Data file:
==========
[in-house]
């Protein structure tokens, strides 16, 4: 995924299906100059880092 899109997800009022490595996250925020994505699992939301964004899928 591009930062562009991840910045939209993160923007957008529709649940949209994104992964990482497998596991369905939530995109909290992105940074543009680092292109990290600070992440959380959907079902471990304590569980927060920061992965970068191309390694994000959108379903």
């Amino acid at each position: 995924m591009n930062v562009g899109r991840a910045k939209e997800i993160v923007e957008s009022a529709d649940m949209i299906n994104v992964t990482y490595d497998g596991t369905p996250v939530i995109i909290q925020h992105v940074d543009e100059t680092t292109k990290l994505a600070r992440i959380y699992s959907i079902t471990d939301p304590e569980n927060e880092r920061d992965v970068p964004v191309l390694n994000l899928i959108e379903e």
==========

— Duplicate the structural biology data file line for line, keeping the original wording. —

[in-house]
């Protein structure tokens, strides 16, 4: 995924299906100059880092 899109997800009022490595996250925020994505699992939301964004899928 591009930062562009991840910045939209993160923007957008529709649940949209994104992964990482497998596991369905939530995109909290992105940074543009680092292109990290600070992440959380959907079902471990304590569980927060920061992965970068191309390694994000959108379903």
């Amino acid at each position: 995924m591009n930062v562009g899109r991840a910045k939209e997800i993160v923007e957008s009022a529709d649940m949209i299906n994104v992964t990482y490595d497998g596991t369905p996250v939530i995109i909290q925020h992105v940074d543009e100059t680092t292109k990290l994505a600070r992440i959380y699992s959907i079902t471990d939301p304590e569980n927060e880092r920061d992965v970068p964004v191309l390694n994000l899928i959108e379903e």